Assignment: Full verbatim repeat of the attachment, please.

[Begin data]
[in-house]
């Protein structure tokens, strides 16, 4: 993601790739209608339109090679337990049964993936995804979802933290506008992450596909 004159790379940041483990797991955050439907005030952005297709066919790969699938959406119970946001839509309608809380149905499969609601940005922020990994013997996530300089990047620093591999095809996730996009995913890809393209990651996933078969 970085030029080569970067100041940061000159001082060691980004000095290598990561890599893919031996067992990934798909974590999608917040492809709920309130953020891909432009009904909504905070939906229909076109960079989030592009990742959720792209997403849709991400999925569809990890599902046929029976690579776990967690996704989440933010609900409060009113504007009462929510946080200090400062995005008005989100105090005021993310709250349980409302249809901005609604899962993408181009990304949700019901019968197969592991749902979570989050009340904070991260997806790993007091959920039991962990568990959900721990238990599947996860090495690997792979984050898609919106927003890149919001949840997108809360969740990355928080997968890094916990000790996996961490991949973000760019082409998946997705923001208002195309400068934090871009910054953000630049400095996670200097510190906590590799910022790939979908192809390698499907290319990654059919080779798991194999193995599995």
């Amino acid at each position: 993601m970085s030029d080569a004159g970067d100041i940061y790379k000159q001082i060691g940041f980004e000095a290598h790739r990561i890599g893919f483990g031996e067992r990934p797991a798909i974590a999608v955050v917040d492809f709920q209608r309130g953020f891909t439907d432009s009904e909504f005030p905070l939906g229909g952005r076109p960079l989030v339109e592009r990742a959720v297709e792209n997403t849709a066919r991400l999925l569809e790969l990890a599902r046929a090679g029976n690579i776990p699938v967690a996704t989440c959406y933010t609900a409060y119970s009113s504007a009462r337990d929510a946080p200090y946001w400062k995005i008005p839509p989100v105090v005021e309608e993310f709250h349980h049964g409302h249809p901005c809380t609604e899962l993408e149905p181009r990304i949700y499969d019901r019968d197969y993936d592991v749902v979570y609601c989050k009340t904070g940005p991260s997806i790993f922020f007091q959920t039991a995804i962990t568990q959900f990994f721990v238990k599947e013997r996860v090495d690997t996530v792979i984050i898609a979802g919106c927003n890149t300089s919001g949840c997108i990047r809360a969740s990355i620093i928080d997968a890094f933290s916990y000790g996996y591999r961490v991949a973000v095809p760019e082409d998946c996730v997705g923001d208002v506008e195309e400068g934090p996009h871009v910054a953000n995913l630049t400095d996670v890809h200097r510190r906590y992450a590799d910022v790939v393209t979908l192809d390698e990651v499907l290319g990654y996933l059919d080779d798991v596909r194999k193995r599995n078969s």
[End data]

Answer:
[in-house]
């Protein structure tokens, strides 16, 4: 993601790739209608339109090679337990049964993936995804979802933290506008992450596909 004159790379940041483990797991955050439907005030952005297709066919790969699938959406119970946001839509309608809380149905499969609601940005922020990994013997996530300089990047620093591999095809996730996009995913890809393209990651996933078969 970085030029080569970067100041940061000159001082060691980004000095290598990561890599893919031996067992990934798909974590999608917040492809709920309130953020891909432009009904909504905070939906229909076109960079989030592009990742959720792209997403849709991400999925569809990890599902046929029976690579776990967690996704989440933010609900409060009113504007009462929510946080200090400062995005008005989100105090005021993310709250349980409302249809901005609604899962993408181009990304949700019901019968197969592991749902979570989050009340904070991260997806790993007091959920039991962990568990959900721990238990599947996860090495690997792979984050898609919106927003890149919001949840997108809360969740990355928080997968890094916990000790996996961490991949973000760019082409998946997705923001208002195309400068934090871009910054953000630049400095996670200097510190906590590799910022790939979908192809390698499907290319990654059919080779798991194999193995599995």
């Amino acid at each position: 993601m970085s030029d080569a004159g970067d100041i940061y790379k000159q001082i060691g940041f980004e000095a290598h790739r990561i890599g893919f483990g031996e067992r990934p797991a798909i974590a999608v955050v917040d492809f709920q209608r309130g953020f891909t439907d432009s009904e909504f005030p905070l939906g229909g952005r076109p960079l989030v339109e592009r990742a959720v297709e792209n997403t849709a066919r991400l999925l569809e790969l990890a599902r046929a090679g029976n690579i776990p699938v967690a996704t989440c959406y933010t609900a409060y119970s009113s504007a009462r337990d929510a946080p200090y946001w400062k995005i008005p839509p989100v105090v005021e309608e993310f709250h349980h049964g409302h249809p901005c809380t609604e899962l993408e149905p181009r990304i949700y499969d019901r019968d197969y993936d592991v749902v979570y609601c989050k009340t904070g940005p991260s997806i790993f922020f007091q959920t039991a995804i962990t568990q959900f990994f721990v238990k599947e013997r996860v090495d690997t996530v792979i984050i898609a979802g919106c927003n890149t300089s919001g949840c997108i990047r809360a969740s990355i620093i928080d997968a890094f933290s916990y000790g996996y591999r961490v991949a973000v095809p760019e082409d998946c996730v997705g923001d208002v506008e195309e400068g934090p996009h871009v910054a953000n995913l630049t400095d996670v890809h200097r510190r906590y992450a590799d910022v790939v393209t979908l192809d390698e990651v499907l290319g990654y996933l059919d080779d798991v596909r194999k193995r599995n078969s």